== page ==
[7] See, e.g., Safeguarding Release at n.391 (“In FY 2022, EXAMS verified over 2.1 million investor accounts, totaling over $2 trillion.”); U.S. Securities & Exchange Commission Division of Examinations, 2023 Examination Priorities (Feb. 7, 2023) at 10 (noting the custody rule as a “significant focus area” in connection with RIAs to private funds); Division of Examinations Risk Alert, The Division of Examinations’ Continued Focus on Digital Asset Securities (Feb. 26, 2021) at 3-5; OCIE Risk Alert, Observations from OCIE’s Examinations of Investment Advisers: Supervision, Compliance and Multiple Branch Offices (Nov. 9, 2020) at 2-3; National Examination Program Risk Alert, The Five Most Frequent Compliance Topics Identified in OCIE Examinations of Investment Advisers (Feb. 7, 2017) at 3-4.

[8] Custody protections are of heightened importance in the less-regulated private markets. See John C. Coffee, Jr., “Madoff Investment Securities Fraud: Regulatory and Oversight Concerns and the Need for Reform,” Testimony before the U.S. Senate Committee on Banking, Housing, and Urban Affairs, 111th Congress, 1st session (“Testimony of John C. Coffee, Jr.”) at 7, 9-10 (noting that, amid the increased frequency of Ponzi schemes generally, no mutual fund registered under the Investment Company Act of 1940 had ever collapsed or been exposed as a Ponzi scheme).

[9] Safeguarding Proposal at § 275.223-1(a).

[10] See Safeguarding Proposal at 19 (“The proposal is designed to recognize the evolution in products and services investment advisers offer to their clients and to strengthen and clarify existing custody protections . . . .”). The proposal notes that “other positions,” which would be considered assets under the proposal, might also include short positions, written options, financial contracts, collateral posted in connection with a swap contract, artwork, real estate, precious metals, physical commodities, among other potential assets. Id. at 27-9. See generally Prequin, “Alternatives in 2022,” (Jan. 19, 2023) at 10 (projecting assets under management invested in alternative asset classes to grow from $13.32 trillion at the end of 2021 to approximately $23.21 trillion by 2026).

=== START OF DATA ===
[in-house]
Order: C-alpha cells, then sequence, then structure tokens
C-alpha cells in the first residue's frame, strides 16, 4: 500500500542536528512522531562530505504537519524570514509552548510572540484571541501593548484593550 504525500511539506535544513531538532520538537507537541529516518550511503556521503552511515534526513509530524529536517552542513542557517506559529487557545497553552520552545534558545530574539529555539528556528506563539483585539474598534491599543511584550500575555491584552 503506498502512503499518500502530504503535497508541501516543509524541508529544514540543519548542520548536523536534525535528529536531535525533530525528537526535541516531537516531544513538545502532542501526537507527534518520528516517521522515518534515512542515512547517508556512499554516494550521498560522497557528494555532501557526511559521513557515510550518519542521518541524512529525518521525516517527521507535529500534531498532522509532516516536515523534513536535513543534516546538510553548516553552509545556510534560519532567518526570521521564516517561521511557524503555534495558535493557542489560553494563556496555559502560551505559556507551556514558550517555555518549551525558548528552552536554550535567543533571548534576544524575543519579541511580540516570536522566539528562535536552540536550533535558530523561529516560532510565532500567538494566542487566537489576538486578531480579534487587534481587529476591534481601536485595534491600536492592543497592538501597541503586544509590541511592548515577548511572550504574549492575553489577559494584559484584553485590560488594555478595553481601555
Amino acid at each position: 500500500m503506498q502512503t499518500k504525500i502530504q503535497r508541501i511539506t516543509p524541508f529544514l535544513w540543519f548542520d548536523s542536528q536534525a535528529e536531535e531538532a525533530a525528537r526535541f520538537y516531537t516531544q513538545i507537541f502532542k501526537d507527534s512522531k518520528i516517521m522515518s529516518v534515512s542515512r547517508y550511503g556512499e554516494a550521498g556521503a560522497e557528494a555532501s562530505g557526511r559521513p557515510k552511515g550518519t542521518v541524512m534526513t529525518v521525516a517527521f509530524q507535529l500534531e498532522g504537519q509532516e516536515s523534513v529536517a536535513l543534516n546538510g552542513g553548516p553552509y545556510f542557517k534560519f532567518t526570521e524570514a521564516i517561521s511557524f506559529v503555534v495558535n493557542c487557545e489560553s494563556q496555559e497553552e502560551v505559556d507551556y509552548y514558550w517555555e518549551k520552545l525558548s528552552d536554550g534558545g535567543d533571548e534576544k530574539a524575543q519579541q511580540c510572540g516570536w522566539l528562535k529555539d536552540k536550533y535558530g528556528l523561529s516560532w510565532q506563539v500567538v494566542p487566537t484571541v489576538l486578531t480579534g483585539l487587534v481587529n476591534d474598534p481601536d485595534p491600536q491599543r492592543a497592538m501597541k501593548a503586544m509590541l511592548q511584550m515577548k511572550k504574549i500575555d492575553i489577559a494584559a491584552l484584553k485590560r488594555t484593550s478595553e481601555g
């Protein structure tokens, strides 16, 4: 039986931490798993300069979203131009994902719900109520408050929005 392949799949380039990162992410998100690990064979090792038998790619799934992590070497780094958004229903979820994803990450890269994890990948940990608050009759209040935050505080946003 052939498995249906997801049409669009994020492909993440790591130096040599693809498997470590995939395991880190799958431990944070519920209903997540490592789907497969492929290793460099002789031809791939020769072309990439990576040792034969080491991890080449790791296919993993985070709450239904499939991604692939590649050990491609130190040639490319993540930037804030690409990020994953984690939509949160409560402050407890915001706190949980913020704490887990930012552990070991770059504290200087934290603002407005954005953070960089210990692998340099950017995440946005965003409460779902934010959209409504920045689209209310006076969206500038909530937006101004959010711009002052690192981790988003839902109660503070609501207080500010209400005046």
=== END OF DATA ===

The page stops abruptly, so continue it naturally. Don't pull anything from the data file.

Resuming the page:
[11] Many have been calling for this change for years. See, e.g., Testimony of James Chanos, “Regulating Hedge Funds and Other Private Investment Pools,” Testimony before the Subcommittee on Securities, Insurance, and Investment of the U.S. Senate Committee on Banking, Housing, and Urban Affairs, 111th Congress (Jul. 15, 2019) at 50, n.19 (“[P]rivately issued uncertificated securities, bank deposits, real estate assets, swaps, and interests in other private investment funds, as well as shares of mutual funds, . . . under current law, can simply be titled in the name of the private investment fund care of the manager, and the evidence of ownership held in a file drawer at the manager of the private investment fund. . . . This gaping hole in current Advisers Act custody requirements can allow SEC-registered advisers easily to abscond with money or other assets and falsify documentation of ownership of certain categories of assets, and makes it difficult for auditors, investors and counterparties to verify the financial condition of advisory accounts and private investment funds.”); Testimony of John C. Coffee, Jr., at 13 (“The most important reform is to require an external and independent custodian for all collective investment vehicles.”).

[12] Safeguarding Proposal at 20.

[13] Safeguarding Proposal at 24 (“The modifications are designed to limit availability of the exception to circumstances that truly warrant it because we believe the bulk of advisory client assets are able to be maintained by qualified custodians and should be safeguarded in the manner contemplated under the safeguarding rule.”).

[14] Safeguarding Proposal § 275.223-1(b)(2).

[15] Safeguarding Proposal at 14-15.

[16] Safeguarding Proposal § 275.223-1(a)(1).

[17] Safeguarding Proposal § 275.223-1(a)(3)(iii).

[18] Safeguarding Proposal at 17 (noting that the requirement of public and private cryptographic key pairings often results in the inability to restore or recover crypto assets in the event that such assets are misappropriated and that distributed ledgers make it difficult or impossible to reverse fraudulent transactions).